New Wild winger Marcus Foligno made his debut with the Sabres during the 2011-12 season and has been a part of six Buffalo teams — all of which missed the playoffs.

So when he was traded to the Wild along with fellow wing Tyler Ennis in a deal last month that sent Marco Scandella and Jason Pominville to Buffalo, he had plenty of mixed emotions. He was leaving the only professional organization he had ever known — one that his father, Mike, also played for — and the city in which he was born.

But Foligno was also gaining an opportunity to experience something that had been missing for the duration of his 347-game NHL career.

“It’s been a lot of emotions. At first you get traded and you have to say goodbye to Buffalo. It’s a place I’ve been a long time and I know a lot of great people there,” Foligno said. “At the same time, you’re going to a great organization in Minnesota, a great team that is obviously ready to win a Stanley cup. I think that’s the biggest thing. I’m excited to win and be a winner for a long time.”

Foligno said that Friday while standing in the Wild home dressing room for the first time. He and his wife, Natascia, are in the Twin Cities for the weekend, scouting the area for a place to live (Foligno had a lot of questions for the assembled media about Minnesota lakes and fishing). While they are here, Foligno had a chance to meet with Wild GM Chuck Fletcher and get more familiar with his new surroundings.

Foligno is a restricted free agent who still needs to be signed, but the Wild formally introducing him to the media is a pretty good indication that should happen soon.

“I think it’s been positive going back and forth with my agent and Chuck and those guys,” Foligno said. “Right now, everything has been going great, and I’m looking forward to being with the Wild for a while.”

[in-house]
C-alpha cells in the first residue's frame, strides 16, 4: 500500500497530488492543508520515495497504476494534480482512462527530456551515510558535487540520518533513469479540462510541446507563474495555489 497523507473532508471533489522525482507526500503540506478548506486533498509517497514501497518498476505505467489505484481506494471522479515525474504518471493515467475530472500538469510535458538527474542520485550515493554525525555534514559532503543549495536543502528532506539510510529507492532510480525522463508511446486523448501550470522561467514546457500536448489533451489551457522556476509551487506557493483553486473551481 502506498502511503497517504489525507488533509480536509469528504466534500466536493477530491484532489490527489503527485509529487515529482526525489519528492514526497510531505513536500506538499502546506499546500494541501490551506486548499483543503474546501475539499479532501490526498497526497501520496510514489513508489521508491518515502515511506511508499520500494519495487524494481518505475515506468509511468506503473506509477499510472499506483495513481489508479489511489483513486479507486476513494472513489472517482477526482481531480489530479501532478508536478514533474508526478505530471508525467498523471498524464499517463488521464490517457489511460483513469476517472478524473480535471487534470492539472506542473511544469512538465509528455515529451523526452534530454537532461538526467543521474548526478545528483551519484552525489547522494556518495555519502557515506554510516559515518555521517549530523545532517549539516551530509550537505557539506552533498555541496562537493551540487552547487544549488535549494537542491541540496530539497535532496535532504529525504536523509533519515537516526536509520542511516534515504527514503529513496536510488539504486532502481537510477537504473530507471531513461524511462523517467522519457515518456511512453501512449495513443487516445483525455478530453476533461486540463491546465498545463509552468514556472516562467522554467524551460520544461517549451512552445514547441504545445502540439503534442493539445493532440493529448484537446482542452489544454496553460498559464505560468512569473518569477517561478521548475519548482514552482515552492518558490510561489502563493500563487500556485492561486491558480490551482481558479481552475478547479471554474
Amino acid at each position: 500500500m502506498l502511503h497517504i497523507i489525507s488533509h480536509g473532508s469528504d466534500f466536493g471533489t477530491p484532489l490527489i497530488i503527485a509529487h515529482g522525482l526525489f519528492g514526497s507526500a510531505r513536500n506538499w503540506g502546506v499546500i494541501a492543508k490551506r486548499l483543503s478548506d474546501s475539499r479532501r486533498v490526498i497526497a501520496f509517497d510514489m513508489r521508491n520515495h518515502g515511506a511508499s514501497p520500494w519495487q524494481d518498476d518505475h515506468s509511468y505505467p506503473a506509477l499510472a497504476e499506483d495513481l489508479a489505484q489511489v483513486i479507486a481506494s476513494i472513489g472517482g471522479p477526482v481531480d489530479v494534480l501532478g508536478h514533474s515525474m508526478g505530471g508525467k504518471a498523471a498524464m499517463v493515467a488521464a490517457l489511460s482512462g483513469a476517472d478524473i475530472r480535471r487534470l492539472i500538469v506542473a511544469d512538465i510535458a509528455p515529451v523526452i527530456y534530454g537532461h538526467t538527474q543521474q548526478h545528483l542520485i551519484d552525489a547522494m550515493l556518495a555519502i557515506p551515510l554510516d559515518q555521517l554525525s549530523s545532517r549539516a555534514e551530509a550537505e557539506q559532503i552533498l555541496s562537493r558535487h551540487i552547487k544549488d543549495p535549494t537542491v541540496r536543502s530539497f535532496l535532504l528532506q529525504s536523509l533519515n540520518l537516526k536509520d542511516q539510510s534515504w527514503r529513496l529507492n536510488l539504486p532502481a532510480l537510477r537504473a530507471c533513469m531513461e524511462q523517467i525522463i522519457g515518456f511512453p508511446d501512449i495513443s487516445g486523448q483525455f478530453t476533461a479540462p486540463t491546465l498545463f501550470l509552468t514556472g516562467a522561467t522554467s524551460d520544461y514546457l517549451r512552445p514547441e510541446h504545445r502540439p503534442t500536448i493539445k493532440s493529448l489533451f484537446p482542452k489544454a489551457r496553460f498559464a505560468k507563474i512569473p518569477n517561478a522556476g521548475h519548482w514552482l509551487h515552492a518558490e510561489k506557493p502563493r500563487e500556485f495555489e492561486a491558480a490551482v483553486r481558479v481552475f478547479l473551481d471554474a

He said it feels good to know he was coveted by another team.

“It’s great for confidence. I think that’s the biggest thing. You have to realize Buffalo traded you but you’re going to a team that really wants you and wants you to succeed. I’m put in a great position now,” he said. “I know the league better, and knowing myself as a player better — knowing what I need to do for this team — I think it’s just great timing to transition to Minnesota.”

Here are a few other highlights from Friday’s media session:

*Foligno found out about the trade during his brother-in-law’s wedding — and he was in the wedding party.

“It was a crazy day. … I was in the wedding party, taking pictures and all that, and I get a call from my GM. Obviously your mindset just switches over to another thing. You’re definitely caught by surprise, but I’m excited for this opportunity,” he said. “When it was ceremony time, I had to turn off my phone and make sure I was getting ready for the wedding.”

*Foligno, a physical forward at 6-3, 228 pounds, said he thinks he can help a Wild team that has been criticized at times for playing too much of a finesse game (particularly in the postseason, which Minnesota has reached in five consecutive seasons with only two playoff series wins to show for it).

Foligno said he and Chris Stewart — a former teammate with the Sabres who was among the first to reach out to him after the trade now that the pair will be reunited in Minnesota — can “throw our weight around and be a little more intimidating. I think that’s what I’m brought in to do, and above all that you want to contribute offensively as well. I just have to make sure I’m playing simple hockey and being a physical presence every night.”

*To that end, Foligno scored a career-high 13 goals last season and has his sights set on 20 this year. But his “Foligno Leap” — a jump-into-the-air goal celebration tradition passed on from his dad — might be a thing of the past. Foligno said he wants to “keep his knees” in good shape, adding that old instincts might take over from time to time.

Foligno’s older brother, Nick, plays for Columbus and has 154 career goals. Combined with Marcus’ 49 goals, they have 203 — and a ways to go to catch their dad. Mike scored 355 goals in a career that spanned more than 1,000 games.

“I don’t know how my dad did it for so long. I’ll save the jump,” said Foligno, who turns 26 next month. “I’ll just put the puck in the net and raise my hands. If I do that 20 times, it’s a good year.”

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